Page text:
This is the acquired brain injuries, anger and aggression training module for Arcadia Homecare.
This is a very short module, but it’s probably the most important module you’re going to do.
We’re going to be talking about the angry and aggressive clients. And how they progress through what it’s called the aggression continuum. We’re going to learn about some of the physical signs the client is escalating through the continuum and we’re going to share some strategies and how to support angry aggressive clients and what specific strategies to use when they’re angry and which to use when they’re calm. Very important guys, pay attention.
Okay, let’s go through the six steps in the aggression continuum ladder.
So we start off, person is calm, they’re normal, they’re relaxed, and then something triggers them something upsets them, something gets them agitated. They’re then verbally agitated, so they might start talking a little more quickly.
Louder, and they start swearing a little bit and then they escalate to being verbally hostile. So now they’re very angry and they’re making it known. They’re louder, swearing, maybe yelling a little bit.
And then they progressed to verbally threatening. So now they’re still hostile and agitated, but now they’re making threats. Now, they’re going to say, you know, I’m going to do this or that to this person or this thing.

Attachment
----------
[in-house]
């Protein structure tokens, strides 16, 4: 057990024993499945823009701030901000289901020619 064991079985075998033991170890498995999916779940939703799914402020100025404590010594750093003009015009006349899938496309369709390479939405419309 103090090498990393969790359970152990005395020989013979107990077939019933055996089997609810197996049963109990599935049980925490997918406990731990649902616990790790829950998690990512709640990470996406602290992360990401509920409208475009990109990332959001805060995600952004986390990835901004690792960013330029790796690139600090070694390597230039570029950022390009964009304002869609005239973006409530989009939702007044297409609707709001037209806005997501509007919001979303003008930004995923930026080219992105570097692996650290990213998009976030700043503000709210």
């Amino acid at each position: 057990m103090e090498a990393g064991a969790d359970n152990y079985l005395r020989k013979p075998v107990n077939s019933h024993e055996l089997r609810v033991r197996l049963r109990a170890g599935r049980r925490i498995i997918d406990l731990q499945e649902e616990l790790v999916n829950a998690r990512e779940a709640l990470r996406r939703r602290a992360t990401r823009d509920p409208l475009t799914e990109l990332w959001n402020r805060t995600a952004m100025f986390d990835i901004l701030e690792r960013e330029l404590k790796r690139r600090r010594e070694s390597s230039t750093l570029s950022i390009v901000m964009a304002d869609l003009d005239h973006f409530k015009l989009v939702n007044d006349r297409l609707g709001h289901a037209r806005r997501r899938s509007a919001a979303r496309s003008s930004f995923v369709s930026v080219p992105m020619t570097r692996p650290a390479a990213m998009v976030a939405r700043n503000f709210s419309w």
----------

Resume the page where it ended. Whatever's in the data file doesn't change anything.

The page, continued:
Then they get to physically threatening so they might be making a fist. They might be posturing. They might be puffing up their chest and spreading their arms out while making verbal threats. At the same time. And then lastly, we get to physically violent, so now they’re throwing punches, now they’re trying to do actual harm. It’s important to note that someone can go through the aggression continuum against another person, so they might get mad at another person and they get verbally hostile with them. They start threatening the other person to become physically threatening, making physically threatening postures, and then they attack the person. But it can also be against a thing or a concept. So maybe the person is playing Playstation, and they’re they’re losing their video game and they become agitated at the game. They start yelling at the game, they start saying that they’re going to smash the PlayStation. They start throwing objects at the screen. And then finally they decide they’ve had enough the PlayStation is cheating, and they physically destroy the PlayStation. It could also be against concept, like someone might get really mad at capitalism, and they might start making verbal threats against capitalism, like I’m going to bring the system down and I’m going to destroy the banks. And then they escalate to physically threatening and maybe they decide they’re going to threaten to smash a bank or burn a bank down and then they get physically violence against the bank. So physical aggression can happen against a thing, or even a concept so it’s important to be aware of these six steps in the aggression continuum, and to try and stop it before it gets to physically violent. Depending on how quickly your client escalates through these steps. You might be able to stop them before they get to verbally threatening you might be able to stop them before they get to verbally hostile. The goal obviously is to stop them before they get to being physically violent, but that might not happen. But it’s important to be aware of these six steps, how your client progressing through them, and what you can do to help calm them down to make sure they do not get the last step which is physically violent. And the next slide we’re going to see a graph of how two different people might progress through the continuum. One person with ABI, one person with no brain injury.